A new study by King's College London has shown an association between increases in alcohol related hospital admissions and decreases in spending on alcohol services since they came under the responsibility of local authorities in 2012.
The opioid and addiction epidemic didn't go away when the coronavirus pandemic began. But rapid changes in regulations and guidance made during COVID-19 response could also help many more people get care for opioid use disorder and other addiction problems, experts say in a new paper. But it will take more changes to truly lower barriers that stand in the way of delivering evidence-based addiction care to more people via telemedicine.
Depression has been shown to be prevalent during menopause, affecting as many as 70% of women transitioning into menopause. A new study not only confirms the high prevalence of depression but also the greatest risk factors for it in postmenopausal women, as well as any relationships with anxiety and fear of death. Study results are published online today in Menopause, the journal of The North American Menopause Society (NAMS).
Women are significantly more likely to receive prescriptions of opioid analgesics.
Researchers at the University of Colorado College of Nursing at the Anschutz Medical Campus found that an 18-month pilot project that trained Nurse Practitioners and Physician Assistants to prescribe Medication for Opioid Use Disorders (MOUD) was successful in increasing availability and access of services to residents of two rural Colorado counties experiencing high overdose rates. As a result, the state legislature passed a second bill to expand MOUD into 17 counties.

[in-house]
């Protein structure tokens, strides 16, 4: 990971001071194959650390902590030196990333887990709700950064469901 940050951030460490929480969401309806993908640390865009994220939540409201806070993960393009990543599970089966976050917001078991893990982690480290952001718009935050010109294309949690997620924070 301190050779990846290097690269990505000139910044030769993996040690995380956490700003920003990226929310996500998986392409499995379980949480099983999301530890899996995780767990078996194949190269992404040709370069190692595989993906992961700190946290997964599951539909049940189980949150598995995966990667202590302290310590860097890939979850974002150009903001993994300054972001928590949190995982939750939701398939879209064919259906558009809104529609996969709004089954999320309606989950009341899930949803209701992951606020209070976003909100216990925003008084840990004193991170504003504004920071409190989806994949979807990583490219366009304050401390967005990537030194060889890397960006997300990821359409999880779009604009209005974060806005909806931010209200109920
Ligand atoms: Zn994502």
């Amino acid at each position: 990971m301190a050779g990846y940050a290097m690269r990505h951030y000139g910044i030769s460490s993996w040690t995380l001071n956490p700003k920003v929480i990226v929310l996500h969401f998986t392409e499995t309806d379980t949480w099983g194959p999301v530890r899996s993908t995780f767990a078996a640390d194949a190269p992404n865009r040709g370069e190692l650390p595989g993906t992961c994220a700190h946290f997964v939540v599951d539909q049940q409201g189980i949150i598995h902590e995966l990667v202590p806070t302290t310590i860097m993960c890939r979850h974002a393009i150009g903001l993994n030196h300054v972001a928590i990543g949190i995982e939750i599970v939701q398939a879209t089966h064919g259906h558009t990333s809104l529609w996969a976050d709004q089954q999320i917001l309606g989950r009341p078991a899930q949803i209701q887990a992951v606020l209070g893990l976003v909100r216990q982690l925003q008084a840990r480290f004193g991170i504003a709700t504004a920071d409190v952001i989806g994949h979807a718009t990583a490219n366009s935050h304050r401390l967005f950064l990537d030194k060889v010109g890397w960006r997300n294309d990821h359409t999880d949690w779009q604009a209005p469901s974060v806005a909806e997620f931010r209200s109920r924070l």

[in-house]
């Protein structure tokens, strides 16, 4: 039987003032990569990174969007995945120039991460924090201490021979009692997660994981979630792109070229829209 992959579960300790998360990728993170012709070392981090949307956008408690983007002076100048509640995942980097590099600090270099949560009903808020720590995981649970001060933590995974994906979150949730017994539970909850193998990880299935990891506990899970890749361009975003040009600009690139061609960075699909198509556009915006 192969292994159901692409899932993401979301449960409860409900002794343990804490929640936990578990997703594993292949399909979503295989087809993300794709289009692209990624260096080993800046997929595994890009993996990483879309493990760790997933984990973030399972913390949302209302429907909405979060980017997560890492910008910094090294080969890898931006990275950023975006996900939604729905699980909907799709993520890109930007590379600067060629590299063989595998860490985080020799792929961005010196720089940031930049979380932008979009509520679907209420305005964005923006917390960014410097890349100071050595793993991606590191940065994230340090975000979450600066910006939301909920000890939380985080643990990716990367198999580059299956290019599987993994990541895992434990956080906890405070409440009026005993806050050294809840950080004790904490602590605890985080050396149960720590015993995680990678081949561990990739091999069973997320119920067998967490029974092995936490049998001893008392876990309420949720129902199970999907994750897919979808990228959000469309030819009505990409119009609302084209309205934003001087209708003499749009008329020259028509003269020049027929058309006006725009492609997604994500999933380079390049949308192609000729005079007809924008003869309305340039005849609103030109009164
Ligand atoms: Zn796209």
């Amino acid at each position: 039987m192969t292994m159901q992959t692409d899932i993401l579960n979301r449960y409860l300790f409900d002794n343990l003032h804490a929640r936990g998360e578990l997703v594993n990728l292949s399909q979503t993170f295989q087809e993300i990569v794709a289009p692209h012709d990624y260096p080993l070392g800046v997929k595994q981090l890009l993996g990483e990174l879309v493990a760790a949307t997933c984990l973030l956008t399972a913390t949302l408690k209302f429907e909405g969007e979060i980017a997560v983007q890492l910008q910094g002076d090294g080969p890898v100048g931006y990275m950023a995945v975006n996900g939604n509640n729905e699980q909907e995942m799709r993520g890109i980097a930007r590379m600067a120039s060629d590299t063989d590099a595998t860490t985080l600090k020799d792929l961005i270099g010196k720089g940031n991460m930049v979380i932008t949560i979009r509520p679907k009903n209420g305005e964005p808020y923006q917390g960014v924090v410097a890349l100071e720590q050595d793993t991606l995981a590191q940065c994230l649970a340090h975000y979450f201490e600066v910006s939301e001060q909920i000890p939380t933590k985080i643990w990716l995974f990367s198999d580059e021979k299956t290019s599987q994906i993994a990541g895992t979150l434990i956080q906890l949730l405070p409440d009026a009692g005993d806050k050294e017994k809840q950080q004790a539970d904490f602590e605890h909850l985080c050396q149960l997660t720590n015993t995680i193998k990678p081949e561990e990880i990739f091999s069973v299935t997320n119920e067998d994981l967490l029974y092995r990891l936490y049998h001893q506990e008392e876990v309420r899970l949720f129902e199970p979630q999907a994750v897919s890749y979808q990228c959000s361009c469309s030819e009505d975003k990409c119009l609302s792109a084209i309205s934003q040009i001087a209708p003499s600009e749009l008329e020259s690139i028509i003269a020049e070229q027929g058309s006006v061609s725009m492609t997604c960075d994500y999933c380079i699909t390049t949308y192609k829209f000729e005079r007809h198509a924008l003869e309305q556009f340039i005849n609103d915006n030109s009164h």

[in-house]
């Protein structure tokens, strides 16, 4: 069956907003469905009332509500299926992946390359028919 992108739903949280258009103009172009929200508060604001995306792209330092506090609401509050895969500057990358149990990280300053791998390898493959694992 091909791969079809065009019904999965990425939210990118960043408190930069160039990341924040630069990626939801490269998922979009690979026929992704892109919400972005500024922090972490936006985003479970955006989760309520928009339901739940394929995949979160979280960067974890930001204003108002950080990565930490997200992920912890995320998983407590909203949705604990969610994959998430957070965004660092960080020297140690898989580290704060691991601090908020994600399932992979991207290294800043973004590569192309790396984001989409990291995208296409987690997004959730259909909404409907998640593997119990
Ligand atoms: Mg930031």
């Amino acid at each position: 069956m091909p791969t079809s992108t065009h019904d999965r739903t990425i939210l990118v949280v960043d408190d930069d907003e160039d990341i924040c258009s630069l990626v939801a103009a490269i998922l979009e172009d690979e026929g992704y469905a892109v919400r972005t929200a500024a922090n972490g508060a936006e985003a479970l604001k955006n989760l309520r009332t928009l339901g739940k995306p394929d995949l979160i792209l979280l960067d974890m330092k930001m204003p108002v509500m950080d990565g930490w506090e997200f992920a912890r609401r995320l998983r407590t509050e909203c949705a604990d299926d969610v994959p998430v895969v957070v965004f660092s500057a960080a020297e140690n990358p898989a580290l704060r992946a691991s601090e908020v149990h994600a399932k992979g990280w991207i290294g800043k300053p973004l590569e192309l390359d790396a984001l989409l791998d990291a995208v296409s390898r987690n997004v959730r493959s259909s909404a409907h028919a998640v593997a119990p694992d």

Penn Medicine researchers found the drugs were prescribed disproportionately to older adults, often concurrently with opioids, despite warnings against this dangerous combination.
For smokers who are better at math, the decision to quit just adds up, a new study suggests. Researchers found that smokers who scored higher on a test of math ability were more likely than others to say they intended to quit smoking.
Smoking, divorce and alcohol abuse have the closest connection to death out of 57 social and behavioural factors analyzed in this study. The researchers analyzed data collected from 13,611 adults in the U.S. between 1992 and 2008, and identified which factors applied to those who died between 2008 and 2014. They intentionally excluded biological and medical factors.
A new study has found that tanezumab, a monoclonal antibody that inhibits nerve activity, provides relief in patients with chronic low back pain, one of the leading reasons why people seek medical care and the number one cause of disability worldwide.
Researchers at the Department of Infection and Immunity of the Luxembourg Institute of Health (LIH) developed LIH383, a novel molecule that binds to and blocks a previously unknown opioid receptor in the brain, thereby modulating the levels of opioid peptides produced in the central nervous system (CNS) and potentiating their natural painkilling and antidepressant properties. These findings were published on June 19th in the prestigious international journal 'Nature Communications'.